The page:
Motion Analysis and Musculosketal Modelling
Both exercise trials were performed while collecting three-dimensional marker trajectory data by an eight-camera marker-based motion-capture system (ProReflex MCU240, Qualisys AB, Gothenburg, Sweden) at a sampling frequency of 100 Hz (cf. Lorenzetti et al., 2017). Retroreflective markers were placed bilaterally over the following bony landmarks: acromion, anterior- and posterior superior iliac spine, iliac crest, lateral femoral epicondyle, lateral malleolus, calcaneus, and first- and fifth metatarsal head. In addition, markers were placed on the spinous process of the seventh cervical vertebra, in the cavity between the two clavicular bones, and on the frontal part of the thighs and shins. Two force plates (Bertec Corp., Columbus, OH, USA; sampling rate 2000 Hz) were mounted onto the flywheel exercise device (Figure 1) to measure the ground reaction forces and moments (GRF&M) from each foot. Although not actually measuring the reaction force on the ground, but rather the contact force between the feet and the exercise device, the force plate measurements are henceforth referred to as GRF to use a well-established term. Flywheel force was registered by a linear transducer (Burster, Gernsbach, Germany; sampling rate 2000 Hz) connected between the harness and flywheel strap. Motion and force data were simultaneously collected and later processed (Qualisys Track Manager, version 2.13, Qualisys).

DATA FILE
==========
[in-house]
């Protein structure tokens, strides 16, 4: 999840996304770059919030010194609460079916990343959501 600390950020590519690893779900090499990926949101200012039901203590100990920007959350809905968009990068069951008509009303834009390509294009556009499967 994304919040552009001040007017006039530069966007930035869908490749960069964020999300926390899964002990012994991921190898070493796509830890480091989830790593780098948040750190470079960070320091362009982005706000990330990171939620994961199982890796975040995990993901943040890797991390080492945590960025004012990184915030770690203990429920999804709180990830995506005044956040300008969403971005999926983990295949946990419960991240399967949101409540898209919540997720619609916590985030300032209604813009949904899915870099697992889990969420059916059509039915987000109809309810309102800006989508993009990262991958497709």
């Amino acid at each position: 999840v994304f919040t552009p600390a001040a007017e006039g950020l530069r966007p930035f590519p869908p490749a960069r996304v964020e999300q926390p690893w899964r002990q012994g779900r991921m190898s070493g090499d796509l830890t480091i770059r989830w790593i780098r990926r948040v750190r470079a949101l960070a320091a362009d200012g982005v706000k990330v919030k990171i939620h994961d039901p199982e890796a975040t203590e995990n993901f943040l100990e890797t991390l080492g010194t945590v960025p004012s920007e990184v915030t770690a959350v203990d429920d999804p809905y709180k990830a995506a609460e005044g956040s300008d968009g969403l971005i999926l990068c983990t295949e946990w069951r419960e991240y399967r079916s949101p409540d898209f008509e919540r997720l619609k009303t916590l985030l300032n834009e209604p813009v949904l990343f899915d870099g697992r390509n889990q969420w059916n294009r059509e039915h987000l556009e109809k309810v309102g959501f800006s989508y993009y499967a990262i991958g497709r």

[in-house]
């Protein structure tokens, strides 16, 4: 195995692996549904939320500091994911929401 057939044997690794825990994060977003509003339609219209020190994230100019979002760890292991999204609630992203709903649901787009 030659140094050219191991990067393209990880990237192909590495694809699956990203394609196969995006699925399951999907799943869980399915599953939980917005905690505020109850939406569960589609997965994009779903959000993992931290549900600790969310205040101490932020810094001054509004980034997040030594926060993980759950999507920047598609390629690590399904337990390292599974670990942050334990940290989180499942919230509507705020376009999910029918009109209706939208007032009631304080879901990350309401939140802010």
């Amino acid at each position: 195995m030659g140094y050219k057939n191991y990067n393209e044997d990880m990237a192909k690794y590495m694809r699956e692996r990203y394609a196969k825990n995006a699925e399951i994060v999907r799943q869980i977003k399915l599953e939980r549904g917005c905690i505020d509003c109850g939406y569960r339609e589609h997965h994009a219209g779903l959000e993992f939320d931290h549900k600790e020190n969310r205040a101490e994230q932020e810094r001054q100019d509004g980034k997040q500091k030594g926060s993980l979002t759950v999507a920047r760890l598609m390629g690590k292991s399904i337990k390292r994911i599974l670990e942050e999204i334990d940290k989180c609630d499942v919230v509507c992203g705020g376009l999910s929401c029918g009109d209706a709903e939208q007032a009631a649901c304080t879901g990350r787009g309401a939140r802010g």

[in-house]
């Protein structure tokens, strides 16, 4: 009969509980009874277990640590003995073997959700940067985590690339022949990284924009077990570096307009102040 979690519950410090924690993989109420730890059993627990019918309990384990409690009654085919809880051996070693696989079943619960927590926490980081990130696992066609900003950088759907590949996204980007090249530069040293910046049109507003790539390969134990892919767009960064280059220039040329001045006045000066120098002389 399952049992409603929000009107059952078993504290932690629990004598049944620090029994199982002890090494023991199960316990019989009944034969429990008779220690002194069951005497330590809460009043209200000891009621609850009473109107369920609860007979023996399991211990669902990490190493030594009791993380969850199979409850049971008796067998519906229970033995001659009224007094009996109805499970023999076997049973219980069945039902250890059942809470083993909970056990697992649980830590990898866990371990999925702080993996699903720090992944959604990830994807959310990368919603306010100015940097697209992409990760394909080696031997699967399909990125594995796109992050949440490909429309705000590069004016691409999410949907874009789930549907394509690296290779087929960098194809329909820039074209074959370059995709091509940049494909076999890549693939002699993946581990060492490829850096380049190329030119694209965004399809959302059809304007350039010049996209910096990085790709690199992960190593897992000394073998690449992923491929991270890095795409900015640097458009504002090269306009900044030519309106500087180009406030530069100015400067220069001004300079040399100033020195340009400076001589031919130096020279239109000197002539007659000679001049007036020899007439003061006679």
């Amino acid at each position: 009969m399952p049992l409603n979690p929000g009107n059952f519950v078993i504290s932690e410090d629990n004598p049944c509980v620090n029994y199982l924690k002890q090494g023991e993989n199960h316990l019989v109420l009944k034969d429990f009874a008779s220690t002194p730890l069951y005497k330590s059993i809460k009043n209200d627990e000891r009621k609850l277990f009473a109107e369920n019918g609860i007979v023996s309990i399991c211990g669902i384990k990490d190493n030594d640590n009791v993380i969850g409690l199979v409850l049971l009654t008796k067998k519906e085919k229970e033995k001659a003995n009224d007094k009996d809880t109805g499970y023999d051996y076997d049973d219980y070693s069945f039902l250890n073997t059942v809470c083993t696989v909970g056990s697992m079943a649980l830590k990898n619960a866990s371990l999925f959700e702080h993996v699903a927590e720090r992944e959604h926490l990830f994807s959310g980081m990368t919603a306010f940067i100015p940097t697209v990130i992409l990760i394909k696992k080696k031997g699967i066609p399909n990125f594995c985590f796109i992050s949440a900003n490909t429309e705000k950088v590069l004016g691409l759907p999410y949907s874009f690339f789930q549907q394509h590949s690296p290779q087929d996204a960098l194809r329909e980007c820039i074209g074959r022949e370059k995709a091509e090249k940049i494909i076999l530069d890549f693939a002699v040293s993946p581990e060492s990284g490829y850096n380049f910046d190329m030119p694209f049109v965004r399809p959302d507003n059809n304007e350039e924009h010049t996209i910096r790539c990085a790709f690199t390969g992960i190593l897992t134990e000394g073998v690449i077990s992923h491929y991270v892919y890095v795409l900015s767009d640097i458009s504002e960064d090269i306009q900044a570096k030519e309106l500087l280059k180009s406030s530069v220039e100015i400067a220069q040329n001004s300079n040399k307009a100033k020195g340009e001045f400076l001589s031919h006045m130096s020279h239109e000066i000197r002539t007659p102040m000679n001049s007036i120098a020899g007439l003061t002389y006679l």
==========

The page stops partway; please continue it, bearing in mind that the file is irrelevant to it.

The experimentally collected data were then imported to a musculoskeletal model (AnyBody Modelling System, v.7.0.1, AnyBody Technology A/S, Aalborg, Denmark), where joint kinematics and kinetics as well as muscle forces were computed through inverse dynamics and optimisation. Marker trajectory and force data were filtered using a fourth-order, zero-phase low-pass Butterworth filter with cut-off frequencies of 6 Hz and 12 Hz, respectively. The musculoskeletal model used was a full-body model (AnyMoCap, AMMR v.1.6.6, Lund et al., 2017), consisting of a leg model (Klein Horsman et al., 2007) and a lumbar spine model (de Zee et al., 2007). The model had 21 degrees of freedom and contained 347 muscle-tendon units (MTUs). Three-element Hill-type muscle models were included for the legs, while the lumbar spine had simple muscle models. Segment lengths and marker positions were identified using the data from a standing static trial (Andersen et al., 2010). Further individual fitting of the model was done through linear scaling under a sex-specific length-mass-fat scaling criterion (Frankenfield et al., 2001; Rasmussen et al., 2005). Joint kinematics of the dynamic trials were then computed by minimising the least-square differences between experimental and model marker positions (Andersen et al., 2009). The sum of muscle activities cubed were minimised through a muscle recruitment algorithm, i.e., a third order polynomial objective function (Damsgaard et al., 2006), to resolve the indeterminacy of the problem. The pelvis-seat contact during the leg-press trials was simulated by moving the vertical component of the ground residuals from the torso to the pelvis. A more detailed description of the musculoskeletal model can be found in (Sjöberg et al., 2020).